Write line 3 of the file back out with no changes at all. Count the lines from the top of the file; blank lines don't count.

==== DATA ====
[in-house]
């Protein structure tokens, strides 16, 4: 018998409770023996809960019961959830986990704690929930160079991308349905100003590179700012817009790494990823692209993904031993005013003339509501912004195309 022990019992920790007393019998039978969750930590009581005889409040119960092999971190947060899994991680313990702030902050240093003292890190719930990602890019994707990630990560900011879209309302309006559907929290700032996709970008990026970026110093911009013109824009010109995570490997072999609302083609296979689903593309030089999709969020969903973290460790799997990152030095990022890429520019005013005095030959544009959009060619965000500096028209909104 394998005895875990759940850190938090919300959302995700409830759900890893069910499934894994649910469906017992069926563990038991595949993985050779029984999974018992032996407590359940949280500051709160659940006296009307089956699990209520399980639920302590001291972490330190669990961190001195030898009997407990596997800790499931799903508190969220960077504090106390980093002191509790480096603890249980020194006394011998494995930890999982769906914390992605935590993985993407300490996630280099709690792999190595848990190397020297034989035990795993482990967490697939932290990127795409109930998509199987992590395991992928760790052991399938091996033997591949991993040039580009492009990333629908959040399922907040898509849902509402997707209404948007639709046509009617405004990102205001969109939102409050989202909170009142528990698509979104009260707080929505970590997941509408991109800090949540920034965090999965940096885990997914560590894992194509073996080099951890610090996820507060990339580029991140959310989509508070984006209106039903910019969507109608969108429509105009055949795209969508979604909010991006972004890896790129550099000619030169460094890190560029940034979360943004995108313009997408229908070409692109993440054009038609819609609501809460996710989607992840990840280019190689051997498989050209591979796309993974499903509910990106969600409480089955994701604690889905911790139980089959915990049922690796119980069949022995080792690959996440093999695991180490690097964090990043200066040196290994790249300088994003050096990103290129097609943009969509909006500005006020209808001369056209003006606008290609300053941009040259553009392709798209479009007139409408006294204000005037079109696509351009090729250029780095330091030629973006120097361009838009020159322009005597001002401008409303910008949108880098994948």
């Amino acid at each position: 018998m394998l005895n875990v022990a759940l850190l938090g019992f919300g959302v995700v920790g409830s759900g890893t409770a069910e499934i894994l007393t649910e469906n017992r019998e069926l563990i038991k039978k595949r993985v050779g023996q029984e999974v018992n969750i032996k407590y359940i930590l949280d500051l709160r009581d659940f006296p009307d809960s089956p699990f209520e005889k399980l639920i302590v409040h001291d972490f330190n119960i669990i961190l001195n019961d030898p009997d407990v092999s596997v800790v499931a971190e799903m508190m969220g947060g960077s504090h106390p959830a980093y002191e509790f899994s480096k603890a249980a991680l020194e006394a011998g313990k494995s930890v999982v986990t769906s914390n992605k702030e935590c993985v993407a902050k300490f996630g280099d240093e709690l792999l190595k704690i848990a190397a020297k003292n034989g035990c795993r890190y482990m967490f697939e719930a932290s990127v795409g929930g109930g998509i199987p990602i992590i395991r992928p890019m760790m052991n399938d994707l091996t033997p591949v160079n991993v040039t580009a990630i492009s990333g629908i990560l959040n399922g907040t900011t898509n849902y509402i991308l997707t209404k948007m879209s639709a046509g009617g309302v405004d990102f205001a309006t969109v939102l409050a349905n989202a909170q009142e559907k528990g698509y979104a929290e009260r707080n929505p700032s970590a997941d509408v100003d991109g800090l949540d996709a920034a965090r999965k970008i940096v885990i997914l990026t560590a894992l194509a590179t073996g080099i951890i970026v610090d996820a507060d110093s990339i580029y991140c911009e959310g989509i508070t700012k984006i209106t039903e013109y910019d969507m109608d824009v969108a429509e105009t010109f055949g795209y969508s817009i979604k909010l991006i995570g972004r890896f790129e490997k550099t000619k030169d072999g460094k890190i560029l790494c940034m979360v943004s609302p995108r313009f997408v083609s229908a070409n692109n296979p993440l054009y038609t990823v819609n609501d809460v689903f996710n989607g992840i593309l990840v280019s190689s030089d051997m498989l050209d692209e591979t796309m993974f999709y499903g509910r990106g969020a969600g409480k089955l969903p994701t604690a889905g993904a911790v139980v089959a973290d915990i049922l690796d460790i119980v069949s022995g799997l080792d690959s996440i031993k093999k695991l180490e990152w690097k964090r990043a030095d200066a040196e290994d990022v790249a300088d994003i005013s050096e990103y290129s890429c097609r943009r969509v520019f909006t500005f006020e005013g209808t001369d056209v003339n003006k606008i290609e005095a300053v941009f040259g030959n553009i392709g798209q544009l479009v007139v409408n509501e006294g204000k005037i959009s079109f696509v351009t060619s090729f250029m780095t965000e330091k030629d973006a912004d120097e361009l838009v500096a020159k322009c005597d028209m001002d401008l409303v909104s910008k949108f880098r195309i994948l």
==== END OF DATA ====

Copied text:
């Amino acid at each position: 018998m394998l005895n875990v022990a759940l850190l938090g019992f919300g959302v995700v920790g409830s759900g890893t409770a069910e499934i894994l007393t649910e469906n017992r019998e069926l563990i038991k039978k595949r993985v050779g023996q029984e999974v018992n969750i032996k407590y359940i930590l949280d500051l709160r009581d659940f006296p009307d809960s089956p699990f209520e005889k399980l639920i302590v409040h001291d972490f330190n119960i669990i961190l001195n019961d030898p009997d407990v092999s596997v800790v499931a971190e799903m508190m969220g947060g960077s504090h106390p959830a980093y002191e509790f899994s480096k603890a249980a991680l020194e006394a011998g313990k494995s930890v999982v986990t769906s914390n992605k702030e935590c993985v993407a902050k300490f996630g280099d240093e709690l792999l190595k704690i848990a190397a020297k003292n034989g035990c795993r890190y482990m967490f697939e719930a932290s990127v795409g929930g109930g998509i199987p990602i992590i395991r992928p890019m760790m052991n399938d994707l091996t033997p591949v160079n991993v040039t580009a990630i492009s990333g629908i990560l959040n399922g907040t900011t898509n849902y509402i991308l997707t209404k948007m879209s639709a046509g009617g309302v405004d990102f205001a309006t969109v939102l409050a349905n989202a909170q009142e559907k528990g698509y979104a929290e009260r707080n929505p700032s970590a997941d509408v100003d991109g800090l949540d996709a920034a965090r999965k970008i940096v885990i997914l990026t560590a894992l194509a590179t073996g080099i951890i970026v610090d996820a507060d110093s990339i580029y991140c911009e959310g989509i508070t700012k984006i209106t039903e013109y910019d969507m109608d824009v969108a429509e105009t010109f055949g795209y969508s817009i979604k909010l991006i995570g972004r890896f790129e490997k550099t000619k030169d072999g460094k890190i560029l790494c940034m979360v943004s609302p995108r313009f997408v083609s229908a070409n692109n296979p993440l054009y038609t990823v819609n609501d809460v689903f996710n989607g992840i593309l990840v280019s190689s030089d051997m498989l050209d692209e591979t796309m993974f999709y499903g509910r990106g969020a969600g409480k089955l969903p994701t604690a889905g993904a911790v139980v089959a973290d915990i049922l690796d460790i119980v069949s022995g799997l080792d690959s996440i031993k093999k695991l180490e990152w690097k964090r990043a030095d200066a040196e290994d990022v790249a300088d994003i005013s050096e990103y290129s890429c097609r943009r969509v520019f909006t500005f006020e005013g209808t001369d056209v003339n003006k606008i290609e005095a300053v941009f040259g030959n553009i392709g798209q544009l479009v007139v409408n509501e006294g204000k005037i959009s079109f696509v351009t060619s090729f250029m780095t965000e330091k030629d973006a912004d120097e361009l838009v500096a020159k322009c005597d028209m001002d401008l409303v909104s910008k949108f880098r195309i994948l």